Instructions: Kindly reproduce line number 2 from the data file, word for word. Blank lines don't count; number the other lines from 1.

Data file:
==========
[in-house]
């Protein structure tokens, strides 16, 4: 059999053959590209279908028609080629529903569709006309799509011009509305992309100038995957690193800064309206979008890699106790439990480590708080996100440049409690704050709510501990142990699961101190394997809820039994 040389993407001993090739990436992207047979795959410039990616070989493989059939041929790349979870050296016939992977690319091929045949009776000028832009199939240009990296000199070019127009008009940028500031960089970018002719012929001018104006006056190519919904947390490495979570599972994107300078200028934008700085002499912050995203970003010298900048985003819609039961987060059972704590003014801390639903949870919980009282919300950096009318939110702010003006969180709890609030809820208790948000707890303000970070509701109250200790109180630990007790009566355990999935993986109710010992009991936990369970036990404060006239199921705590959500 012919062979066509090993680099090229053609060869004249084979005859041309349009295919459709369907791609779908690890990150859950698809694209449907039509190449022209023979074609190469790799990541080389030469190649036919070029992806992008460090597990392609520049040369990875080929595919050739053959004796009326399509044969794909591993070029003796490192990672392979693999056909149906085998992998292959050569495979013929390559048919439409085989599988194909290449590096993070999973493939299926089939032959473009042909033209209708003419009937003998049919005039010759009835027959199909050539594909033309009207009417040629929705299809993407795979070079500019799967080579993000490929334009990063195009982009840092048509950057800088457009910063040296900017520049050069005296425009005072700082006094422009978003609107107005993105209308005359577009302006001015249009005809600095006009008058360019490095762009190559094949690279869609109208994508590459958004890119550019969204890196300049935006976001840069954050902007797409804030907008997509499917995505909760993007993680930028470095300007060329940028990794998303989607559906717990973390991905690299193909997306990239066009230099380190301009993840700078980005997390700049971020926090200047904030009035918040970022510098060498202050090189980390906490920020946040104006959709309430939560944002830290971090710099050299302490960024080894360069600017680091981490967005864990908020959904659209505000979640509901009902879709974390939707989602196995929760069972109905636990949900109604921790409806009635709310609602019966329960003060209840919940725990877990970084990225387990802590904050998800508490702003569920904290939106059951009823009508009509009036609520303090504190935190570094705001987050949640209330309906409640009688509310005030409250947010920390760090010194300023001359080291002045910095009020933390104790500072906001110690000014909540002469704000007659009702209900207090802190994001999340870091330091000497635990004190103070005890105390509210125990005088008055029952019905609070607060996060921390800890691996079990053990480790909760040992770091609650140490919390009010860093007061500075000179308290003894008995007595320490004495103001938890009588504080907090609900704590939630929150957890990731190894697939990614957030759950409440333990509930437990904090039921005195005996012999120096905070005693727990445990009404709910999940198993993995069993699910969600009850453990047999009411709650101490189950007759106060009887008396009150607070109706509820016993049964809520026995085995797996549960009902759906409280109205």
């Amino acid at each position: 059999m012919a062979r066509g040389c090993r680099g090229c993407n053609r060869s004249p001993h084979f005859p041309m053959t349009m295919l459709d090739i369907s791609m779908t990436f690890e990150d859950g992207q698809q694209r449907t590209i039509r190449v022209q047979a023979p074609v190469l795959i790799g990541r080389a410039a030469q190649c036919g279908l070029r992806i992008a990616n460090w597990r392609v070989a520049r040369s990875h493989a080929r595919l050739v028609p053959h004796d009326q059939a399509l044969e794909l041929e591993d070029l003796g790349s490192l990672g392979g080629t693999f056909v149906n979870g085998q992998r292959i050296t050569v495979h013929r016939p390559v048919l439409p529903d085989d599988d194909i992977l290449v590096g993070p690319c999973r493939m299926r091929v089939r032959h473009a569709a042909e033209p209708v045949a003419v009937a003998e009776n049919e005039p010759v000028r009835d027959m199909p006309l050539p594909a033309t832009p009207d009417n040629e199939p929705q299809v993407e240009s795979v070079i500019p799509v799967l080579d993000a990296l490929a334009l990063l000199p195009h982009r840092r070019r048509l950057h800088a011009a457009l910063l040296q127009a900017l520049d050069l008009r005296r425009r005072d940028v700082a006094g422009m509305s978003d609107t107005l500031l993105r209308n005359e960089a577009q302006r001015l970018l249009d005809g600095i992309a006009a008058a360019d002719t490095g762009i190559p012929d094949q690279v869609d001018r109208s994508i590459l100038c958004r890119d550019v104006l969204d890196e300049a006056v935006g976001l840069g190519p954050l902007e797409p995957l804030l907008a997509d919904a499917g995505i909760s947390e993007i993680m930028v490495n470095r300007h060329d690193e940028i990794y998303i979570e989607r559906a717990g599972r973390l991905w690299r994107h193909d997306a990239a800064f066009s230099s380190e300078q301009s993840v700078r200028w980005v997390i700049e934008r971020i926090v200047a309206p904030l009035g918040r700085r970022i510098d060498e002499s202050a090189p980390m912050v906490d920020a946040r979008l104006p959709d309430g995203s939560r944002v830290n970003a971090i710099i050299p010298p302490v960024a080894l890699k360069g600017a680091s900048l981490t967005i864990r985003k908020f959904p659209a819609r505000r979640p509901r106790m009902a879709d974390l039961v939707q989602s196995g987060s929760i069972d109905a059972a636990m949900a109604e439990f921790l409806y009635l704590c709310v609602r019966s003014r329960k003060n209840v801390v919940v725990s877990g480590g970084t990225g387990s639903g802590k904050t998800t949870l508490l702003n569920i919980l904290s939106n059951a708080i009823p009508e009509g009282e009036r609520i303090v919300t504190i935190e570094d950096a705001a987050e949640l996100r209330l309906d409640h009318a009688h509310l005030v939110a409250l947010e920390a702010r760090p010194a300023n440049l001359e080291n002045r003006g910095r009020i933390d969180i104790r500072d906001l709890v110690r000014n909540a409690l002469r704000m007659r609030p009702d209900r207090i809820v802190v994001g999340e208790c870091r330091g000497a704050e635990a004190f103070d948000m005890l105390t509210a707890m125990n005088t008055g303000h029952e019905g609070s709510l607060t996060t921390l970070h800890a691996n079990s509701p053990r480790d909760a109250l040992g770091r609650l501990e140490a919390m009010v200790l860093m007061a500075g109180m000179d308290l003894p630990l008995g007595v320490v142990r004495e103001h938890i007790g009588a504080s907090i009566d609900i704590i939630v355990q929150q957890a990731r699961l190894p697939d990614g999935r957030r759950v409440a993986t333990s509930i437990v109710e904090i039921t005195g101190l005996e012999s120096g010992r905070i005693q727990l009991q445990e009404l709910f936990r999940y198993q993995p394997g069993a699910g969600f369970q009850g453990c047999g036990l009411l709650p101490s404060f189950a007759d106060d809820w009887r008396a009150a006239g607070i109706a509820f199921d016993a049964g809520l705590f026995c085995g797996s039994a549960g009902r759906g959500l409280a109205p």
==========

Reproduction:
């Protein structure tokens, strides 16, 4: 059999053959590209279908028609080629529903569709006309799509011009509305992309100038995957690193800064309206979008890699106790439990480590708080996100440049409690704050709510501990142990699961101190394997809820039994 040389993407001993090739990436992207047979795959410039990616070989493989059939041929790349979870050296016939992977690319091929045949009776000028832009199939240009990296000199070019127009008009940028500031960089970018002719012929001018104006006056190519919904947390490495979570599972994107300078200028934008700085002499912050995203970003010298900048985003819609039961987060059972704590003014801390639903949870919980009282919300950096009318939110702010003006969180709890609030809820208790948000707890303000970070509701109250200790109180630990007790009566355990999935993986109710010992009991936990369970036990404060006239199921705590959500 012919062979066509090993680099090229053609060869004249084979005859041309349009295919459709369907791609779908690890990150859950698809694209449907039509190449022209023979074609190469790799990541080389030469190649036919070029992806992008460090597990392609520049040369990875080929595919050739053959004796009326399509044969794909591993070029003796490192990672392979693999056909149906085998992998292959050569495979013929390559048919439409085989599988194909290449590096993070999973493939299926089939032959473009042909033209209708003419009937003998049919005039010759009835027959199909050539594909033309009207009417040629929705299809993407795979070079500019799967080579993000490929334009990063195009982009840092048509950057800088457009910063040296900017520049050069005296425009005072700082006094422009978003609107107005993105209308005359577009302006001015249009005809600095006009008058360019490095762009190559094949690279869609109208994508590459958004890119550019969204890196300049935006976001840069954050902007797409804030907008997509499917995505909760993007993680930028470095300007060329940028990794998303989607559906717990973390991905690299193909997306990239066009230099380190301009993840700078980005997390700049971020926090200047904030009035918040970022510098060498202050090189980390906490920020946040104006959709309430939560944002830290971090710099050299302490960024080894360069600017680091981490967005864990908020959904659209505000979640509901009902879709974390939707989602196995929760069972109905636990949900109604921790409806009635709310609602019966329960003060209840919940725990877990970084990225387990802590904050998800508490702003569920904290939106059951009823009508009509009036609520303090504190935190570094705001987050949640209330309906409640009688509310005030409250947010920390760090010194300023001359080291002045910095009020933390104790500072906001110690000014909540002469704000007659009702209900207090802190994001999340870091330091000497635990004190103070005890105390509210125990005088008055029952019905609070607060996060921390800890691996079990053990480790909760040992770091609650140490919390009010860093007061500075000179308290003894008995007595320490004495103001938890009588504080907090609900704590939630929150957890990731190894697939990614957030759950409440333990509930437990904090039921005195005996012999120096905070005693727990445990009404709910999940198993993995069993699910969600009850453990047999009411709650101490189950007759106060009887008396009150607070109706509820016993049964809520026995085995797996549960009902759906409280109205």